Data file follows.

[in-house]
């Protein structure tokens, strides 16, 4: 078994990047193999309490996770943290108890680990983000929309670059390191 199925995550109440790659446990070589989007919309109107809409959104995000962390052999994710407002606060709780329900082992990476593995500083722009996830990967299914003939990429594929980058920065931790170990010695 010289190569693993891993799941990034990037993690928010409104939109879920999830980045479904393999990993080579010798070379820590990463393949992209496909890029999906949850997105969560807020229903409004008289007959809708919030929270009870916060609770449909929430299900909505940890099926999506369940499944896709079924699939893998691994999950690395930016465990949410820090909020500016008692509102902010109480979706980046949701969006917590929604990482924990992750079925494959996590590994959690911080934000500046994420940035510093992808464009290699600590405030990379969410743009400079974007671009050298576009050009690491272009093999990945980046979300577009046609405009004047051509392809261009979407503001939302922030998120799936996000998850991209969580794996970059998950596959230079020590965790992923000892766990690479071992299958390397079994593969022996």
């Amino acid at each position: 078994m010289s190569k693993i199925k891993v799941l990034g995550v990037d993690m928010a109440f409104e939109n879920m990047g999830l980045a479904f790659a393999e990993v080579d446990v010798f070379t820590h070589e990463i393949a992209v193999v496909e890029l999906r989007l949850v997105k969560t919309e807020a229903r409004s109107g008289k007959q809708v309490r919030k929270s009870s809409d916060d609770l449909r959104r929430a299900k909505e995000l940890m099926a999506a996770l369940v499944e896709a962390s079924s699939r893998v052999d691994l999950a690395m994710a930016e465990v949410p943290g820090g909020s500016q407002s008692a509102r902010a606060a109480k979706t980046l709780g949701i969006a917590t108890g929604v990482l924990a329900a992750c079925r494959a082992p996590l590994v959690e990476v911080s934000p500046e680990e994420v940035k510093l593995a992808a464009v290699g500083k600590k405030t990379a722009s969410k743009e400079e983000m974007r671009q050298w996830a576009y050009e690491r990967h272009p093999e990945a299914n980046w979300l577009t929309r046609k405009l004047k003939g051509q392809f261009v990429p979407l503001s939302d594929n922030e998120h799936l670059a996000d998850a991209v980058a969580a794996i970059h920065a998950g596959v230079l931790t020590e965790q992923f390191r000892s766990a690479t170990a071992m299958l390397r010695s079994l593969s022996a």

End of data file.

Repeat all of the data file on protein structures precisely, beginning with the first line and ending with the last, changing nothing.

[in-house]
């Protein structure tokens, strides 16, 4: 078994990047193999309490996770943290108890680990983000929309670059390191 199925995550109440790659446990070589989007919309109107809409959104995000962390052999994710407002606060709780329900082992990476593995500083722009996830990967299914003939990429594929980058920065931790170990010695 010289190569693993891993799941990034990037993690928010409104939109879920999830980045479904393999990993080579010798070379820590990463393949992209496909890029999906949850997105969560807020229903409004008289007959809708919030929270009870916060609770449909929430299900909505940890099926999506369940499944896709079924699939893998691994999950690395930016465990949410820090909020500016008692509102902010109480979706980046949701969006917590929604990482924990992750079925494959996590590994959690911080934000500046994420940035510093992808464009290699600590405030990379969410743009400079974007671009050298576009050009690491272009093999990945980046979300577009046609405009004047051509392809261009979407503001939302922030998120799936996000998850991209969580794996970059998950596959230079020590965790992923000892766990690479071992299958390397079994593969022996």
């Amino acid at each position: 078994m010289s190569k693993i199925k891993v799941l990034g995550v990037d993690m928010a109440f409104e939109n879920m990047g999830l980045a479904f790659a393999e990993v080579d446990v010798f070379t820590h070589e990463i393949a992209v193999v496909e890029l999906r989007l949850v997105k969560t919309e807020a229903r409004s109107g008289k007959q809708v309490r919030k929270s009870s809409d916060d609770l449909r959104r929430a299900k909505e995000l940890m099926a999506a996770l369940v499944e896709a962390s079924s699939r893998v052999d691994l999950a690395m994710a930016e465990v949410p943290g820090g909020s500016q407002s008692a509102r902010a606060a109480k979706t980046l709780g949701i969006a917590t108890g929604v990482l924990a329900a992750c079925r494959a082992p996590l590994v959690e990476v911080s934000p500046e680990e994420v940035k510093l593995a992808a464009v290699g500083k600590k405030t990379a722009s969410k743009e400079e983000m974007r671009q050298w996830a576009y050009e690491r990967h272009p093999e990945a299914n980046w979300l577009t929309r046609k405009l004047k003939g051509q392809f261009v990429p979407l503001s939302d594929n922030e998120h799936l670059a996000d998850a991209v980058a969580a794996i970059h920065a998950g596959v230079l931790t020590e965790q992923f390191r000892s766990a690479t170990a071992m299958l390397r010695s079994l593969s022996a």